10 things to know about Mike Pence’s policies and beliefs — and how he acted on them over the years.

Vice President Mike Pence has sought to establish himself as a steady hand in the White House, even as President Donald Trump’s administration remained embroiled in successive crises since the inauguration in January.

Largely opting for low-key public appearances and meetings both domestically and abroad, Pence has limited his public remarks to closely choreographed statements, as opposed to the bombastic style of the commander-in-chief.

Despite this, Pence’s public activities have not gone without some scrutiny. His positions on a number of issues have also prompted the ire of critics.

Here are ten things you should know about Pence’s policies and beliefs – and how he acted on them over the years.


Pence didn’t want women serving in the military, he wrote in a 1999 op-ed that “Mulan” was liberal propaganda, and proof that women in the military doesn’t work (referring to her love interest in another soldier).

Source: BuzzFeed News


In 2000, Pence wrote an op-ed in which he said “smoking doesn’t kill.” The article resurfaced during the 2016 election because of the claim, which Penc appeared to contradict by saying in the same op-ed, “smoking is not good for you.”

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Mike Pence
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Chip Somodevilla/Getty Images

Source: Business Insider


While running for Congress in 2000, Pence wrote on his website that money funding research for HIV/AIDS should be moved to fund conversion therapy, “which provide assistance to those seeking to change their sexual behavior.”

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FILE PHOTO: U. S. Vice President Mike Pence addresses Chamber of Commerce “Invest in America!” summit in Washington
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Thomson Reuters

Source: BuzzFeed


Pence told the Hill in 2002 that he never eats alone with a woman other than his wife and he doesn’t attend events featuring alcohol without her.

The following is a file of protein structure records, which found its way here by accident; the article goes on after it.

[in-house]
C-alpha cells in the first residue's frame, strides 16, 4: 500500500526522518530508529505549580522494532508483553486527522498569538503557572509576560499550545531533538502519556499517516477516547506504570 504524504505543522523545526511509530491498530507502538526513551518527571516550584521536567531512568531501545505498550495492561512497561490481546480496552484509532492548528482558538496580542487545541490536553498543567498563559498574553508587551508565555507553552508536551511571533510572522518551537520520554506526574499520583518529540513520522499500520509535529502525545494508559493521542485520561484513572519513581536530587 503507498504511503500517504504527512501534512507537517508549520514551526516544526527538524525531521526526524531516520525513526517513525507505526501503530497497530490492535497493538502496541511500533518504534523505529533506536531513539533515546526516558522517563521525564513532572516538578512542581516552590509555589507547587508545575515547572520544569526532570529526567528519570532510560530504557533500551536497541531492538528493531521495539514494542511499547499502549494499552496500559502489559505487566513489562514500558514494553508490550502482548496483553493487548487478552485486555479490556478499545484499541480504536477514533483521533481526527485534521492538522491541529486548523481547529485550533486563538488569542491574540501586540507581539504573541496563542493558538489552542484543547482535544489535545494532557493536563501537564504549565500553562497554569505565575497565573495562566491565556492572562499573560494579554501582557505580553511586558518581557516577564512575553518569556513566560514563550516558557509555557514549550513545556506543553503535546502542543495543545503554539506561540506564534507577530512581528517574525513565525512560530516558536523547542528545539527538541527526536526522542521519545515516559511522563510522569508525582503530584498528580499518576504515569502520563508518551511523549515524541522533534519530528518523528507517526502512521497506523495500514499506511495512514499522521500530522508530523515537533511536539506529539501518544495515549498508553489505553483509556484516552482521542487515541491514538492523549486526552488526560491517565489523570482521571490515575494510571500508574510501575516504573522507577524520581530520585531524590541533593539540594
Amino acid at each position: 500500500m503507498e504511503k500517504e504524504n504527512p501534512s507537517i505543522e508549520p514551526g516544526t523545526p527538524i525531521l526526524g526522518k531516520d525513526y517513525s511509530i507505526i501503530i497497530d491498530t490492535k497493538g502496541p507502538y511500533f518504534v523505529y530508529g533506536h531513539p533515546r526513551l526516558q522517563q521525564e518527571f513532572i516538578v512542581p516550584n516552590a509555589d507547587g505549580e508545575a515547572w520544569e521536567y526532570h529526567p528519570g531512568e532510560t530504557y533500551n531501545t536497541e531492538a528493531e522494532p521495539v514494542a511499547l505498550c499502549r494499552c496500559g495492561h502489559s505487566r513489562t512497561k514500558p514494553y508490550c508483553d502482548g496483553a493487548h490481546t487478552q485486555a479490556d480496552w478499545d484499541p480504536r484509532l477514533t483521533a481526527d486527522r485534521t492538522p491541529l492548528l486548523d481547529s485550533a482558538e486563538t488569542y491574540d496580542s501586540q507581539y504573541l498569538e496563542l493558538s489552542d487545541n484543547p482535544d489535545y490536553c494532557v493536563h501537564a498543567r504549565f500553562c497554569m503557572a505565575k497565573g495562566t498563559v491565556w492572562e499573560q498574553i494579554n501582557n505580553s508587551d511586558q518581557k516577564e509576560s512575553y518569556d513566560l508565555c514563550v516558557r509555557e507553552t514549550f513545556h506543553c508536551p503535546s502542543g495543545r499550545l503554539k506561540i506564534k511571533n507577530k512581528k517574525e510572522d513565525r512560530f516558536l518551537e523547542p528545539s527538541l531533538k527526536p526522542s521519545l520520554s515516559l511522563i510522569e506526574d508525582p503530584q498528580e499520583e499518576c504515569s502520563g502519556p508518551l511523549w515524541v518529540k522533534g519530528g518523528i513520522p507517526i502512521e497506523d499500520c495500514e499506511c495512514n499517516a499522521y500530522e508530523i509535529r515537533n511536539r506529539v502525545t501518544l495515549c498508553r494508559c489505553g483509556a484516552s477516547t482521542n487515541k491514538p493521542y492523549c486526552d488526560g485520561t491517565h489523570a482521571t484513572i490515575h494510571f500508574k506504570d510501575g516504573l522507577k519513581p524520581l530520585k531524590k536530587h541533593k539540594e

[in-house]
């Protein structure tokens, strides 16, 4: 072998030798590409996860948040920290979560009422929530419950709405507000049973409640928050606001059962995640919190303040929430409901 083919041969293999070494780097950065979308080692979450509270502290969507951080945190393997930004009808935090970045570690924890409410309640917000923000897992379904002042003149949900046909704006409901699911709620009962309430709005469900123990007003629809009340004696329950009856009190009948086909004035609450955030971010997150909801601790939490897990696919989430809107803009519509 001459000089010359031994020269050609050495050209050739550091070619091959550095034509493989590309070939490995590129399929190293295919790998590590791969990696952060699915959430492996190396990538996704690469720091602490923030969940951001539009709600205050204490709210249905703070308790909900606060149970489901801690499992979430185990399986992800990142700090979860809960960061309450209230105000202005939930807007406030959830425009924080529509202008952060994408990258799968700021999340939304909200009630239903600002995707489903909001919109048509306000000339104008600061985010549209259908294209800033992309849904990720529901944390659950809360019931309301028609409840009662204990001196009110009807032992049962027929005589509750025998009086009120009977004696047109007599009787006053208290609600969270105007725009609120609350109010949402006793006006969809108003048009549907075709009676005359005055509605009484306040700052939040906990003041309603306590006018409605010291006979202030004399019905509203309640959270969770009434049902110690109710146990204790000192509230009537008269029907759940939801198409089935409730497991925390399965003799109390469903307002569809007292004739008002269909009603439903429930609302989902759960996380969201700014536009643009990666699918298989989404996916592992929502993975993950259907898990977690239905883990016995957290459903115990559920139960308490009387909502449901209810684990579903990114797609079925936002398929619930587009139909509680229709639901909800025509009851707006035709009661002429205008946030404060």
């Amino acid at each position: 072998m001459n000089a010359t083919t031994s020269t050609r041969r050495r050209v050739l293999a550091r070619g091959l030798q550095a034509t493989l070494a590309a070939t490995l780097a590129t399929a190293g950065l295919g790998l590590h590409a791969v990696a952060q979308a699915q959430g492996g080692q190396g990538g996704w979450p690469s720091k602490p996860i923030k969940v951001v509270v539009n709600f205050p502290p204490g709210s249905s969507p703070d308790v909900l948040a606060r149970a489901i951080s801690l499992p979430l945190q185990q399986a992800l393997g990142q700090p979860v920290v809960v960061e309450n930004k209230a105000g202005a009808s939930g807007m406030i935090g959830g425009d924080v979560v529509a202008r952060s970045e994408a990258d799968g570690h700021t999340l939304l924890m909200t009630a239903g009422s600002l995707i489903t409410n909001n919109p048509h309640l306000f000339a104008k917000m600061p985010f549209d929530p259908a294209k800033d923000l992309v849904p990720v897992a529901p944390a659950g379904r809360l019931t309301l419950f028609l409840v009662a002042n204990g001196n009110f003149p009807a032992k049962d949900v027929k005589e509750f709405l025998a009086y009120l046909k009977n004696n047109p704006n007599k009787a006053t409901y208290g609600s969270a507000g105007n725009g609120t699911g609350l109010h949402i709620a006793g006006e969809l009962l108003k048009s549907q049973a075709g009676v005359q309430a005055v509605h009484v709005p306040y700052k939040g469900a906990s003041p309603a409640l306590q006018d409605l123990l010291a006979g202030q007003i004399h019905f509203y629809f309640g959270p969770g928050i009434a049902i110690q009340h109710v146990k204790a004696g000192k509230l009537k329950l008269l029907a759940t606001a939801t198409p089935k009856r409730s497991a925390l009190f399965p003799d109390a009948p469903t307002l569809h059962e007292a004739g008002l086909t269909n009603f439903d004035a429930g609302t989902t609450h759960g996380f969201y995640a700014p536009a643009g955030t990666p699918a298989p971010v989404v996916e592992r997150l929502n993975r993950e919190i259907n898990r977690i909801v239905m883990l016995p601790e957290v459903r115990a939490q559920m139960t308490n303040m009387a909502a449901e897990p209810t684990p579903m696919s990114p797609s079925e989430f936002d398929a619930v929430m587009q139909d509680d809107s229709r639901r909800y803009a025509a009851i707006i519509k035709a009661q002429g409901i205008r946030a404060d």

Source: The Washington Post

Source: the Hill


During his time in Congress, Pence co-sponsored multiple pieces of legislation for a “federal shield law,” which would have allowed reporters to keep confidential sources secret, even if the government requested them.

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Getty Images

Source: The Washington Post


Pence in 2006 cited a Harvard researcher in remarks where he declared same-sex marriage would bring about a “societal collapse.”

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Republican vice presidential candidate, Indiana Gov. Mike Pence reacts following a campaign rally, Friday, Sept. 30, 2016, in Fort Wayne, Ind.
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Darron Cummings/AP

Source: TIME


In 2011, Pence authored a bill to completely defund Planned Parenthood, and signaled he was willing to prompt a government shutdown over it.

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Thousands of people gather for the annual March for Life rally in Washington, DC, U.S. January 27, 2017.
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REUTERS/Yuri Gripas

Source: Mic

Source: New York Times


In a bid to limit abortions, Pence in 2011 sought to change how and when federal funds for abortions could be used, which typically applied in cases of rape or incest. Pence wanted to change the term, “rape” to “forcible rape,” but later backed off amid criticism.

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REUTERS/Carlo Allegri

Source: Washington Post

Source: Mic


While governor of Indiana, Pence signed the 2015 Religious Freedom Restoration Act, which was meant to allow business owners to cite religious beliefs as reason to refuse service to members of the LGBTQ community.

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Demonstrators gather to protest a controversial religious freedom bill in Indianapolis
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Thomson Reuters

Source: Mic

Source: HuffPost


While governor of Indiana, Pence was blamed for an HIV crisis in his state after he moved to slash funding for Planned Parenthood in 2011. A local Planned Parenthood facility had to close in 2013 because of the spending cut. That facility was the only HIV testing center in Scott County, which faced a deepening drug-use problem that was believed to have hastened HIV outbreaks.

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Vice President Mike Pence addresses a rally on the National Mall before the start of the 44th annual March for Life January 27, 2017 in Washington, DC. The march is a gathering and protest against the United States Supreme Court’s 1973 Roe v. Wade decision legalizing abortion.
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Chip Somodevilla/Getty Images

Source: HuffPost